A man’s word is important. To be one of the few who actually sticks to his word in a society filled with empty promises and wishes, is to set yourself apart from the majority, which is a very good thing.

Silence: Ray Donovan

It’s easier to see silence in action than it is to read about a man who uses silence to gain power. I remember watching the Sopranos and Tony would go on and on about “the strong and silent type”, the Gary Coopers of the world, that are no longer a part of the average man. Today we have social media, where everyone seems to be posting exactly what they’re doing on a given moment simply to show the world that they’re doing something. You meet people and they tell you their most intimate secrets right off the bat. You hear about their biggest problems and their greatest dreams.

Gone is mystery. Gone is the silent grit that we’d see from John Wayne or Mr. Cooper. Although Ray Donovan is an incredibly flawed individual, he doesn’t use unnecessary words, nor does he flaunt his finances with the flamboyance that others do even in his show.

Use Donovan as a model, or John Wayne, or Gary Cooper, but the man who uses few words tends to listen better. He tends to have the perception of intelligence even though it may not be completely true, simply because he’s given less evidence to the contrary.

He surely has the perception of being more confident.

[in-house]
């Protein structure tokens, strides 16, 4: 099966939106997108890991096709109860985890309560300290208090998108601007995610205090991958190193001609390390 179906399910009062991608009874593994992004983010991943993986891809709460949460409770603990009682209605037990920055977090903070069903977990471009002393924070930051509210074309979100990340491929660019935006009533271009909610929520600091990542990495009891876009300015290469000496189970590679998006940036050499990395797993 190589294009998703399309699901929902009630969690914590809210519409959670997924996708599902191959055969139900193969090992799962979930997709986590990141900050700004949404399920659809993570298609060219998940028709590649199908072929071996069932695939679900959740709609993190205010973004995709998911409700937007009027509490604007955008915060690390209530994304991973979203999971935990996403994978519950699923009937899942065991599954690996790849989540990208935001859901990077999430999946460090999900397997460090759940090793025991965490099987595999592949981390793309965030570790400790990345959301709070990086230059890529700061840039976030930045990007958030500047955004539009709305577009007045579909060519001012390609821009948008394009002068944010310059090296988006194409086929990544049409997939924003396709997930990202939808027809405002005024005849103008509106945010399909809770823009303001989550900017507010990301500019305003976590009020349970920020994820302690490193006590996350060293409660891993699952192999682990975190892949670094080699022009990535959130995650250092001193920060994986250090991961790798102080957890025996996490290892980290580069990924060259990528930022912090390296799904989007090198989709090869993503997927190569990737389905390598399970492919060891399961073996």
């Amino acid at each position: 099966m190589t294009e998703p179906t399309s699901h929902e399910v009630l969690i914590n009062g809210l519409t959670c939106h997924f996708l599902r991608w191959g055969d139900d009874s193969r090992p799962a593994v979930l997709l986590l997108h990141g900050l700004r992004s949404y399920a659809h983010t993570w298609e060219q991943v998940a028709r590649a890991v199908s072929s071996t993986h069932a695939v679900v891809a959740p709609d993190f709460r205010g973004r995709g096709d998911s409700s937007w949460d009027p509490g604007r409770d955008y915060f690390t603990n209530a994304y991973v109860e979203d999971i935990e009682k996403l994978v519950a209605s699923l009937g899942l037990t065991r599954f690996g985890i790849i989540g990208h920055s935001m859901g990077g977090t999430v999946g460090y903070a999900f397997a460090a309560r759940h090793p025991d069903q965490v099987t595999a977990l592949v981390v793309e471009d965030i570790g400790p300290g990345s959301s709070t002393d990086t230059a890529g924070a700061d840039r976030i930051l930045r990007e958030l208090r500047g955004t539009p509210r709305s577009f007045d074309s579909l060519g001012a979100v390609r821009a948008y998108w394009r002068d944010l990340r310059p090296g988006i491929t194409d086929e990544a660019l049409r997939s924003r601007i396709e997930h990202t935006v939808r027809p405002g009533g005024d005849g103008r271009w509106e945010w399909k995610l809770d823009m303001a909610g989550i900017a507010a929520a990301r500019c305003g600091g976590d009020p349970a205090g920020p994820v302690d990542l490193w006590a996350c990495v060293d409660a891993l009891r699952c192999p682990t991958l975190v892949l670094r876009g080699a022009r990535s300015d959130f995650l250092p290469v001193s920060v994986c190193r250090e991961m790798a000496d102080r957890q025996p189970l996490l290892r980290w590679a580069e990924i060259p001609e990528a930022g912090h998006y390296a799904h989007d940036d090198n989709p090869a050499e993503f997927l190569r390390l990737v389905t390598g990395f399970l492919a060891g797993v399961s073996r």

Don’t blurt out words just to break the silence. Don’t tell everyone your dreams and your problems, just ask questions and get to know them for a change. Don’t buy fancy cars or clothes or homes just to show others that you’re doing well.

The loudest one in the room truly is the weakest.

Moderation: Marcus Aurelius

Excess is the theme of the day today. We buy more food than we actually consume. We purchase things on a whim. We buy clothes and cars in excess, and trinkets the same. Marcus Aurelius had the ability to live a life of excess. He was the emperor of the most powerful nation in the history of the world. Yet he apparently lived a life of moderation. Moderation not just in things, but in words, too.

You learn a lot when you read Meditations. It’s a book of letters from the man to himself. He asks questions and attempts to answer them. You can see that he’s a man who clearly understands the uselessness of the frivolous conversations had by the masses. He abhors gossip and opulence. Although he’s one of the wealthiest men in history, he’s chosen to live a life of moderation, a life surrounded by only what is essential.